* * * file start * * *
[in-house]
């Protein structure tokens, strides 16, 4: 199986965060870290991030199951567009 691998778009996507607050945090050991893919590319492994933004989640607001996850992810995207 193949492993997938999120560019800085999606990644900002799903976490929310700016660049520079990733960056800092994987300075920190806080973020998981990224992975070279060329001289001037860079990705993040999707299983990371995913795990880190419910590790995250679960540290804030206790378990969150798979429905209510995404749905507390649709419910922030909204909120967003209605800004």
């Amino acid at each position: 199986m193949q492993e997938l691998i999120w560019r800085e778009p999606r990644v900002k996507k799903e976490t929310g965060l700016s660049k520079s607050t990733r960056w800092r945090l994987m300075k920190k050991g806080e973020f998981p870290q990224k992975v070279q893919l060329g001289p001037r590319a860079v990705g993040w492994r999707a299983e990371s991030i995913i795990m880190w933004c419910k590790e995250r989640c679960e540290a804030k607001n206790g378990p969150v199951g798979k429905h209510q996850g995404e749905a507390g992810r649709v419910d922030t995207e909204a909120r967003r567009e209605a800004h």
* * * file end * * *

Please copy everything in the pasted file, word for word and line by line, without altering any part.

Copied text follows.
[in-house]
């Protein structure tokens, strides 16, 4: 199986965060870290991030199951567009 691998778009996507607050945090050991893919590319492994933004989640607001996850992810995207 193949492993997938999120560019800085999606990644900002799903976490929310700016660049520079990733960056800092994987300075920190806080973020998981990224992975070279060329001289001037860079990705993040999707299983990371995913795990880190419910590790995250679960540290804030206790378990969150798979429905209510995404749905507390649709419910922030909204909120967003209605800004």
């Amino acid at each position: 199986m193949q492993e997938l691998i999120w560019r800085e778009p999606r990644v900002k996507k799903e976490t929310g965060l700016s660049k520079s607050t990733r960056w800092r945090l994987m300075k920190k050991g806080e973020f998981p870290q990224k992975v070279q893919l060329g001289p001037r590319a860079v990705g993040w492994r999707a299983e990371s991030i995913i795990m880190w933004c419910k590790e995250r989640c679960e540290a804030k607001n206790g378990p969150v199951g798979k429905h209510q996850g995404e749905a507390g992810r649709v419910d922030t995207e909204a909120r967003r567009e209605a800004h």